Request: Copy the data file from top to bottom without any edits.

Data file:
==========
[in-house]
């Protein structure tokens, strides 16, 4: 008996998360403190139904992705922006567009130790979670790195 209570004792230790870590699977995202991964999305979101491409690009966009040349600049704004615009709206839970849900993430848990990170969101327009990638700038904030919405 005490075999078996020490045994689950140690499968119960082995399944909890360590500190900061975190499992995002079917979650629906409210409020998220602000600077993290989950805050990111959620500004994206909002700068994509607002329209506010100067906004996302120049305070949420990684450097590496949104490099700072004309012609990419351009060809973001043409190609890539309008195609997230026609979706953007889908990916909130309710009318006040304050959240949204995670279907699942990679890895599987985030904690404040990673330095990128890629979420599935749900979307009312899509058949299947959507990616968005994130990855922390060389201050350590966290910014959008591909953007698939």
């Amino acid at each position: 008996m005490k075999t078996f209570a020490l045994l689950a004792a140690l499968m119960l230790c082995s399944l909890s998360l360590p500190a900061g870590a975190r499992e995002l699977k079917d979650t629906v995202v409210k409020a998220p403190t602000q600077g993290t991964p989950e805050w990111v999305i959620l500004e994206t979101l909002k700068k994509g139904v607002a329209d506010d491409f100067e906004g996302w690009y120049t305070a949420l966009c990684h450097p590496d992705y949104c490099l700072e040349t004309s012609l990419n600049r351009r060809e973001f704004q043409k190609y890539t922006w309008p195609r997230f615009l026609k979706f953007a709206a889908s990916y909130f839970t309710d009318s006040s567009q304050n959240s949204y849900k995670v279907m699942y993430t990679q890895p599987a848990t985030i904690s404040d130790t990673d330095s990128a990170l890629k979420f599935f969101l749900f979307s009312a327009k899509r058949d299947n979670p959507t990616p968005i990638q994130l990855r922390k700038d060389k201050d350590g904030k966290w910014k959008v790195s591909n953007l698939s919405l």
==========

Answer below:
[in-house]
């Protein structure tokens, strides 16, 4: 008996998360403190139904992705922006567009130790979670790195 209570004792230790870590699977995202991964999305979101491409690009966009040349600049704004615009709206839970849900993430848990990170969101327009990638700038904030919405 005490075999078996020490045994689950140690499968119960082995399944909890360590500190900061975190499992995002079917979650629906409210409020998220602000600077993290989950805050990111959620500004994206909002700068994509607002329209506010100067906004996302120049305070949420990684450097590496949104490099700072004309012609990419351009060809973001043409190609890539309008195609997230026609979706953007889908990916909130309710009318006040304050959240949204995670279907699942990679890895599987985030904690404040990673330095990128890629979420599935749900979307009312899509058949299947959507990616968005994130990855922390060389201050350590966290910014959008591909953007698939």
């Amino acid at each position: 008996m005490k075999t078996f209570a020490l045994l689950a004792a140690l499968m119960l230790c082995s399944l909890s998360l360590p500190a900061g870590a975190r499992e995002l699977k079917d979650t629906v995202v409210k409020a998220p403190t602000q600077g993290t991964p989950e805050w990111v999305i959620l500004e994206t979101l909002k700068k994509g139904v607002a329209d506010d491409f100067e906004g996302w690009y120049t305070a949420l966009c990684h450097p590496d992705y949104c490099l700072e040349t004309s012609l990419n600049r351009r060809e973001f704004q043409k190609y890539t922006w309008p195609r997230f615009l026609k979706f953007a709206a889908s990916y909130f839970t309710d009318s006040s567009q304050n959240s949204y849900k995670v279907m699942y993430t990679q890895p599987a848990t985030i904690s404040d130790t990673d330095s990128a990170l890629k979420f599935f969101l749900f979307s009312a327009k899509r058949d299947n979670p959507t990616p968005i990638q994130l990855r922390k700038d060389k201050d350590g904030k966290w910014k959008v790195s591909n953007l698939s919405l």